152
Chapter 6
potential, it is
voltage-gated channels
that give a membrane the
ability to undergo action potentials. There are dozens of differ-
ent types of voltage-gated ion channels, varying by which ion
they conduct (e.g., sodium, potassium, calcium, or chloride) and
in how they behave as the membrane voltage changes. For now,
we will focus on the particular types of sodium and potassium
channels that mediate most neuronal action potentials.
Figure 6–18
summarizes the relevant characteristics of
these channels. Sodium and potassium channels are similar
in having sequences of charged amino acid residues in their
structure that make the channels reversibly change shape in
response to changes in membrane voltage. When the mem-
brane is at negative potentials (for example, at the resting
membrane potential) both types of channels tend to close,
whereas membrane depolarization tends to open them. Two
key differences, however, allow these channels to play differ-
ent roles in the production of action potentials. First, sodium
channels are much faster to respond to changes in membrane
voltage. When an area of a membrane is suddenly depolarized,
local sodium channels open well before the potassium chan-
nels do, and if the membrane is then repolarized to negative
voltages, the potassium channels are slower to close. The sec-
ond key difference is that sodium channels have an extra fea-
ture in their cytosolic region, known as an
inactivation gate.
This structure, sometimes visualized as a “ball-and-chain,”
limits the fl ux of sodium ions by blocking the channel shortly
after depolarization opens it. When the membrane repolar-
izes, the channel closes, forcing the inactivation gate back out
of the pore and allowing the channel to return to the closed
state with no sodium fl ux occurring. Integrating these chan-
nel properties with the basic principles governing membrane
potentials, we can now explain how action potentials occur.
Action Potential Mechanism
In our previous coverage of resting membrane potential
and graded potentials, we saw that the membrane potential
depends upon the concentration gradients and membrane per-
meabilities of different ions, particularly sodium and potas-
sium. This is true of the action potential as well. During an
action potential, transient changes in membrane permeability
allow sodium and potassium ions to move down their concen-
tration gradients.
Figure 6–19
illustrates the steps that occur
during an action potential.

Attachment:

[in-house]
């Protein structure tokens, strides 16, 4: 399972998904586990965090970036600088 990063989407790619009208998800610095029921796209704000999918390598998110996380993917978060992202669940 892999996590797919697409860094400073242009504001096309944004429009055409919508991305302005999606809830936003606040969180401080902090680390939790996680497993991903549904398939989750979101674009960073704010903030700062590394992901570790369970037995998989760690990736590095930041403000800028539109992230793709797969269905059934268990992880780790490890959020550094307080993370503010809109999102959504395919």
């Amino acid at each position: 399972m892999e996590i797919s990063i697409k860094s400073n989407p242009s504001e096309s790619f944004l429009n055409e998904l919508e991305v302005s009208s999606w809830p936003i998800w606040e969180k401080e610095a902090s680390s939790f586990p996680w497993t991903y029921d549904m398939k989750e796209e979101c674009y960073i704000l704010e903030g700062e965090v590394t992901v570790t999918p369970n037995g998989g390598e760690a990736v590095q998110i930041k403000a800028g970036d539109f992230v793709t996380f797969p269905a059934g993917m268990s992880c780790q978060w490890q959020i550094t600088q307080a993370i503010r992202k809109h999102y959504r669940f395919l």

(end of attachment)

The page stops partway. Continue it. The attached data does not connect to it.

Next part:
In step 1 of the fi gure, the resting membrane potential
is close to the potassium equilibrium potential because there
are more open potassium channels than sodium channels.
Note that these leak channels are distinct from the voltage-
gated channels just described. An action potential begins with
a depolarizing stimulus; for example, when a neurotransmitter
binds to a specifi c ion channel and allows sodium to enter the
cell (review Figure 6–15). This initial depolarization stimu-
lates the opening of some voltage-gated sodium channels,
and further entry of sodium through those channels adds
to the local membrane depolarization. When the membrane
reaches a critical
threshold potential
(step 2), depolarization
becomes a
positive feedback
loop. Sodium entry causes depo-
larization, which opens more voltage-gated sodium channels,
which causes more depolarization, and so on. This process
is represented as a large upstroke of the membrane poten-
tial (step 3), and it overshoots so that the membrane actually
becomes positive on the inside and negative on the outside.
In this phase, the membrane approaches, but does not quite
reach, the sodium equilibrium potential (+60 mV).
As the membrane potential approaches its peak value
(step 4), the sodium permeability abruptly declines as inacti-
vation gates break the cycle of positive feedback by blocking
the open sodium channels. Meanwhile, the depolarized state
of the membrane has begun to open the relatively sluggish
voltage-gated potassium channels, and the resulting elevated
potassium fl ux out of the cell rapidly repolarizes the membrane
toward its resting value (step 5). The return of the membrane
to a negative potential causes voltage-gated sodium chan-
nels to go from their inactivated state back to the closed state
(without opening, as described earlier), and potassium chan-
nels to also return to the closed state. Because voltage-gated
potassium channels close relatively slowly, immediately after
an action potential there is a period when potassium perme-
ability remains above resting levels, and the membrane is
transiently hyperpolarized toward the potassium equilibrium
potential (step 6). This portion of the action potential is known
as the
after-hyperpolarization.
Once the voltage-gated potas-
sium channels fi nally close, however, the resting membrane
potential is restored (step 7). Thus, while voltage-gated sodium
channels operate in a positive feedback mode at the beginning
of an action potential, voltage-gated potassium channels bring
the action potential to an end and induce their own closing
through a
negative feedback
process (
Figure 6–20
).
Figure 6–18
Behavior of voltage-gated sodium and potassium channels.
Depolarization of the membrane causes sodium channels to rapidly
open, then undergo inactivation followed by the opening of
potassium channels. When the membrane repolarizes to negative
voltages, both channels return to the closed state.
Closed
Open
Inactivated
Closed
Open
Repolarization
Depolarization
Na
+
K
+
Channel
Channel states
Sodium
Potassium
Rate
Open and
inactivate
very rapidly
Open and
close slowly
Inactivation
gate
previous page 180 Vander's Human Physiology The Mechanisms of Body Function read online next page 182 Vander's Human Physiology The Mechanisms of Body Function read online Home Toggle text on/off